Sleeping at work—have you done it? Thought about doing it? Know people who do it? The idea of sleeping at work seems like a comical trope, but it’s surprisingly common. Some believe sleeping at work is unprofessional and that employers should discipline employees for doing it. Others believe that napping during the day can improve productivity.
Who is right? In this post, we will explore the issue of sleeping at work. We will discuss the benefits of napping at work and things employers should consider.
Employees in these industries admit to falling asleep at work
So, who is falling asleep at work? Amerisleep, a mattress company, surveyed 1,001 workers across various industries to answer this question. They examined 12 sectors. A whopping 70% of tech workers admitted to sometimes sleeping on the job—this was the highest group.
The industry least likely to sleep at work was the arts, entertainment, and recreation. Still, 35% of workers in this industry admitted to sometimes sleeping on the job.
What does this tell us? No matter which industry you work in, it’s likely that you’ve caught yourself (or a coworker) dozing off at work. If you have, you’re not alone.
Naps during work hours improve performance
Scientific research has established that sleep deprivation causes a dip in productivity at work. It also has negative effects on health.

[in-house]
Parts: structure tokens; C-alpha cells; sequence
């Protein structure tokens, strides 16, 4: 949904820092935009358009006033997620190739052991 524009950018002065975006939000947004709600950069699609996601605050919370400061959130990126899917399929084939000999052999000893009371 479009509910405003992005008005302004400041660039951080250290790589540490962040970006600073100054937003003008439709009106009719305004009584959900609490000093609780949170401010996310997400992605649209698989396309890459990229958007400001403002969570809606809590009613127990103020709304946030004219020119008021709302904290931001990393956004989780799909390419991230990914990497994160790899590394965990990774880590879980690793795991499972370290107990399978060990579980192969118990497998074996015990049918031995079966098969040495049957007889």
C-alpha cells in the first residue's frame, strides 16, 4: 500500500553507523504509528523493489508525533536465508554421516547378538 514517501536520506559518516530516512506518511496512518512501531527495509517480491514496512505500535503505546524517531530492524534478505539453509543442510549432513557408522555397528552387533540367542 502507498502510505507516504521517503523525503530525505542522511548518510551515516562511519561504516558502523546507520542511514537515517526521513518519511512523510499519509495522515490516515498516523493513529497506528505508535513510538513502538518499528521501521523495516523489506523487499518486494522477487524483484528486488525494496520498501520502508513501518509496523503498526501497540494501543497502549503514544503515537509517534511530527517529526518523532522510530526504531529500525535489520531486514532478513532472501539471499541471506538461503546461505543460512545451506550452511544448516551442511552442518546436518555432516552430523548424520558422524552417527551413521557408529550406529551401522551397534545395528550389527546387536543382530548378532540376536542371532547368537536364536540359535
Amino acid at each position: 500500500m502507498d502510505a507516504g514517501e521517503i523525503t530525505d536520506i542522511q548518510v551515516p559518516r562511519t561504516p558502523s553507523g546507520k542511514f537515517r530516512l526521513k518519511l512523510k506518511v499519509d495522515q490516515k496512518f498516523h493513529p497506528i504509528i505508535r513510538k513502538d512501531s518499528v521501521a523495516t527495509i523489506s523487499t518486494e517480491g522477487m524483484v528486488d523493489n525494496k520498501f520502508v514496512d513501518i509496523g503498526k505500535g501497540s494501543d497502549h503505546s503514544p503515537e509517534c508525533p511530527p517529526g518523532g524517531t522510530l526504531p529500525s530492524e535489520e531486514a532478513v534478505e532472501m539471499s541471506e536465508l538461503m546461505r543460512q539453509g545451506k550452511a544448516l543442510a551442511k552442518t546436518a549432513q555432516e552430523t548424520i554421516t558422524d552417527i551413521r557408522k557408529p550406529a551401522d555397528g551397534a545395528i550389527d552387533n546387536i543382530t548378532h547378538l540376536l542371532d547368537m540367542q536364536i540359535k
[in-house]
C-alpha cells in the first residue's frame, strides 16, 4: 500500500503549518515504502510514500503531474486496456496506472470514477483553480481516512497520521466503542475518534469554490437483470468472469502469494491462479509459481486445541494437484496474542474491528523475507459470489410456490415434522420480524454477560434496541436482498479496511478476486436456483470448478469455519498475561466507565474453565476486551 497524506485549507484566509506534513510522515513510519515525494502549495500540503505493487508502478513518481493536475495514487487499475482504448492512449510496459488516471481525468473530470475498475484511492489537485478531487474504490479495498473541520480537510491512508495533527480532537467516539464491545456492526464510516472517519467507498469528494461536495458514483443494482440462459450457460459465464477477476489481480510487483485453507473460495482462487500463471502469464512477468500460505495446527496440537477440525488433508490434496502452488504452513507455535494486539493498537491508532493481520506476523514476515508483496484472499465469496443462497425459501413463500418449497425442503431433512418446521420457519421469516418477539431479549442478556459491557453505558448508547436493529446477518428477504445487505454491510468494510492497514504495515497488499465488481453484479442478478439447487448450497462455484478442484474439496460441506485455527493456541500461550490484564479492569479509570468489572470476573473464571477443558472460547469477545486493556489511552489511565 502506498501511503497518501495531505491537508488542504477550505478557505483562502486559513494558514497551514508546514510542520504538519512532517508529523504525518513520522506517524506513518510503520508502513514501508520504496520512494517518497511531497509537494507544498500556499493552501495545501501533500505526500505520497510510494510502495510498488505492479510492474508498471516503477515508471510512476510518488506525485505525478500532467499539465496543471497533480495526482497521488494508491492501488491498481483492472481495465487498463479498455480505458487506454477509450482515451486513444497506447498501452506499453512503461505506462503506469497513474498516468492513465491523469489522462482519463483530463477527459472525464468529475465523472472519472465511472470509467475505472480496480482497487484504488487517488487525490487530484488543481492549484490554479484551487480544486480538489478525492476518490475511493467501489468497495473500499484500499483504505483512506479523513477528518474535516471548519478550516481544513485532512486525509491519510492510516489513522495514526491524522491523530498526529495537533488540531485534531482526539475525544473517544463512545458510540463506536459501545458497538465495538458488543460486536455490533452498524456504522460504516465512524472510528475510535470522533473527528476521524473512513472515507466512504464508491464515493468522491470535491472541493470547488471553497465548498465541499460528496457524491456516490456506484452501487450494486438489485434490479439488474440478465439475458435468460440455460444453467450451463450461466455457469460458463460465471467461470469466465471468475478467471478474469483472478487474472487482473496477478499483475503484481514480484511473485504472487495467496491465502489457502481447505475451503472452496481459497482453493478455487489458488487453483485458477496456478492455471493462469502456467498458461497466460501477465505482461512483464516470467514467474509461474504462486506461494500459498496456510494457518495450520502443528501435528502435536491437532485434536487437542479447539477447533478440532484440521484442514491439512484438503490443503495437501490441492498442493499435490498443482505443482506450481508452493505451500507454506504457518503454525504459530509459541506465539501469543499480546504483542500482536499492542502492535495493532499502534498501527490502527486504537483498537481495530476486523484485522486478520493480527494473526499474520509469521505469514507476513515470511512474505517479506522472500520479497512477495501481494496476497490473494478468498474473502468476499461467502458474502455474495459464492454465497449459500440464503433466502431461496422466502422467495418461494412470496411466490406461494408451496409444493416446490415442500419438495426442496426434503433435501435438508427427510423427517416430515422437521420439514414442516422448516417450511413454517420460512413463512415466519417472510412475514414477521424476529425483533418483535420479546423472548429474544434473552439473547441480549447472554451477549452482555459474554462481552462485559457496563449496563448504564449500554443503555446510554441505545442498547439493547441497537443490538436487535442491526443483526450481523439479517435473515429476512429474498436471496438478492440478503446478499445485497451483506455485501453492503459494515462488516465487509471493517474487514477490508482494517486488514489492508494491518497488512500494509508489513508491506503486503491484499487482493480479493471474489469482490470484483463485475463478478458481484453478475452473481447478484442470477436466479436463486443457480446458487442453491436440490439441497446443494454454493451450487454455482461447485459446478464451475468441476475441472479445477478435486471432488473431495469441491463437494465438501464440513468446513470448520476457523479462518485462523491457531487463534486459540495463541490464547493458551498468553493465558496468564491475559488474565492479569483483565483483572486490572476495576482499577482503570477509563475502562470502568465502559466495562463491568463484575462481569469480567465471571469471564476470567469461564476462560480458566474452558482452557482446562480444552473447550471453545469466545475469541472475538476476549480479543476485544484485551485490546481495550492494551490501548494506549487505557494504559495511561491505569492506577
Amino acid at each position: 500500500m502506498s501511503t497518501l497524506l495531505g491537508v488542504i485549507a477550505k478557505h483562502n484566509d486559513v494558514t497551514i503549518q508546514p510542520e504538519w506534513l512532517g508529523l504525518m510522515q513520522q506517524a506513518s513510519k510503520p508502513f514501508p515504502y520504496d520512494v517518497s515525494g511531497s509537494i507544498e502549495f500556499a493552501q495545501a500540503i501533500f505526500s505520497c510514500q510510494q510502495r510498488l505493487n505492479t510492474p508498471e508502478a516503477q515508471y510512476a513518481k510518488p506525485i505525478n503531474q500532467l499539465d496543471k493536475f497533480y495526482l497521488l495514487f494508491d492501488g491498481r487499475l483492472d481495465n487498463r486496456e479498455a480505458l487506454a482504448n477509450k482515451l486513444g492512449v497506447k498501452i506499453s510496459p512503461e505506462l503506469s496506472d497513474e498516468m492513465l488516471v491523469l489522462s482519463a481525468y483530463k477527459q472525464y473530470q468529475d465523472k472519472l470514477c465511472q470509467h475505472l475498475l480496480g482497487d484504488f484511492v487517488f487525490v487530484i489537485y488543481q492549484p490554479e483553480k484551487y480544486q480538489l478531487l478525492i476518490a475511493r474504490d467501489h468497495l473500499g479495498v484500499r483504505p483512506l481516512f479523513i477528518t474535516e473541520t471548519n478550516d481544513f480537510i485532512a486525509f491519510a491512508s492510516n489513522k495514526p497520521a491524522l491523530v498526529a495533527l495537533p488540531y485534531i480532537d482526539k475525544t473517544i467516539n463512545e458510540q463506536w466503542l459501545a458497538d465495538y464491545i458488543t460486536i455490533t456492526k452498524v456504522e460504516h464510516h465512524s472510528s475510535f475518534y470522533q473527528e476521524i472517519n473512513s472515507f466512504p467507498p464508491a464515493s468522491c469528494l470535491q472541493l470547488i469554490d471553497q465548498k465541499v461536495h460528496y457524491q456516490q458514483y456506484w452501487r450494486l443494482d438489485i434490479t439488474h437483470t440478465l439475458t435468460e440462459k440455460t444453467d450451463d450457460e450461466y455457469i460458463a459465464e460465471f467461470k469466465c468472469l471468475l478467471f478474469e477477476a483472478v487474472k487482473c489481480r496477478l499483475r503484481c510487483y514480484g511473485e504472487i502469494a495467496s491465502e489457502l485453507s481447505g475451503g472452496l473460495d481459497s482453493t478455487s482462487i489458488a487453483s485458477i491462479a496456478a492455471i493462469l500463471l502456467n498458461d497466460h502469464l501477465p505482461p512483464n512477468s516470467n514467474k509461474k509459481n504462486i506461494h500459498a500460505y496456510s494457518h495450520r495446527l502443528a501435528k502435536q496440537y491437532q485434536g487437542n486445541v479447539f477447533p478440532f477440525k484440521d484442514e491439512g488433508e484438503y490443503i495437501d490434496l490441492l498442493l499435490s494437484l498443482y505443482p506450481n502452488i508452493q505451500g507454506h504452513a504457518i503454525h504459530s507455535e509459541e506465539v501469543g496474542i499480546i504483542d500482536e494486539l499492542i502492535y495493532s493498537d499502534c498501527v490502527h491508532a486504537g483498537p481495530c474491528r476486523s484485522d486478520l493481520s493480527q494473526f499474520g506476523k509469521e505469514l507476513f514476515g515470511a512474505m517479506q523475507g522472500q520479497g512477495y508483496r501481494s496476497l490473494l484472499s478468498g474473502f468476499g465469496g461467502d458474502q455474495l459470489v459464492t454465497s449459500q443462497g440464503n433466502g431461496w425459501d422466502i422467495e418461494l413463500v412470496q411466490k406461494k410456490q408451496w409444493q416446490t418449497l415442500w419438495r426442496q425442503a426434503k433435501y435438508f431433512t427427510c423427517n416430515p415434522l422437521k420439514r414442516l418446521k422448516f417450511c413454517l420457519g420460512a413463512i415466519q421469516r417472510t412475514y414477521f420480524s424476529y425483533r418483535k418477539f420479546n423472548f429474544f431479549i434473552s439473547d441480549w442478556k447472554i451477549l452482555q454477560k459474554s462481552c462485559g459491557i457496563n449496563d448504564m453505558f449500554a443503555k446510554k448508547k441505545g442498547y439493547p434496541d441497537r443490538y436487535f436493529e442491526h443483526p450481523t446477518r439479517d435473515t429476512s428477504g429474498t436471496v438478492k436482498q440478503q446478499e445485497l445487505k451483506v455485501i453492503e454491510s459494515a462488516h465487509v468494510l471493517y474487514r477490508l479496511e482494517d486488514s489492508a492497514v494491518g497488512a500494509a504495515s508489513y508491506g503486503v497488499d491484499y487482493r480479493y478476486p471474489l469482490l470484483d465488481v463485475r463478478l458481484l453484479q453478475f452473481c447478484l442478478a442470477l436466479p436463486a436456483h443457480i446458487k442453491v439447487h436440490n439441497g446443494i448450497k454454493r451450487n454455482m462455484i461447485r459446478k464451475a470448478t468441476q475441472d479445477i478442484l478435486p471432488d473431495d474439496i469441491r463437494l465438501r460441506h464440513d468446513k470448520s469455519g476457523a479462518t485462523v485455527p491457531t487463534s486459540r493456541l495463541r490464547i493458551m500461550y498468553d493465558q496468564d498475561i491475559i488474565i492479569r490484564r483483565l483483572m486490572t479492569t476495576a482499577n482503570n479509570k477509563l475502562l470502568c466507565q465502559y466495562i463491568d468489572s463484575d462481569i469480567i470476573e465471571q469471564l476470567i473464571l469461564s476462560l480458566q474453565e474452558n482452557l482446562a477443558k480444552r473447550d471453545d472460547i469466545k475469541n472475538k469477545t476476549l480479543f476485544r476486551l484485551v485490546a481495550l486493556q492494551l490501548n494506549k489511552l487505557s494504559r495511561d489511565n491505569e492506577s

A study in the Journal of Sleep Research found that naps can be a part of a comprehensive alertness-management strategy. In operational settings, naps can help manage fatigue and allow workers to stay alert throughout long shifts. This promotes safety for workers who work around dangerous equipment.
But what is the optimal nap length and how long do the effects of naps last?
How long should employees nap?
One study showed that short naps (10-30 minutes) help workers feel more awake and improve performance. Long naps were associated with less productivity and sleep inertia. Sleep inertia is that groggy, disoriented feeling you get after waking up from a long nap or after getting less than six hours of sleep.
How long do the benefits of napping last?
Another study showed that the beneficial effects of short naps (5-15 minutes) have beneficial short-term effects that last around 1-3 hours. Naps longer than 30 minutes can induce sleep inertia for a while, but once feelings of drowsiness and confusion wear off, the cognitive benefits of the long nap last much longer, up to many hours.
Sleeping at work helps you regulate your emotions
Do you dread looming deadlines? What about frustration over a difference of opinions with a coworker or boss? How about just plain stressed out? If you’ve ever held a job on the planet Earth, the likelihood is high that your answer is “yes”.
Even when we enjoy our responsibilities and the people we work with, occasional negative emotions are inescapable in the workplace as they are elsewhere in life. And for some, the workplace can be rife with negative emotions.
So, what can be done to help us deal with these challenging emotions? You guessed it—napping.
Researchers at the University of Central Florida College of Medicine found that daily 20-minute naps were positively correlated with reduced stress in med students. The ability to manage stress can be paramount to your mental health and success at work.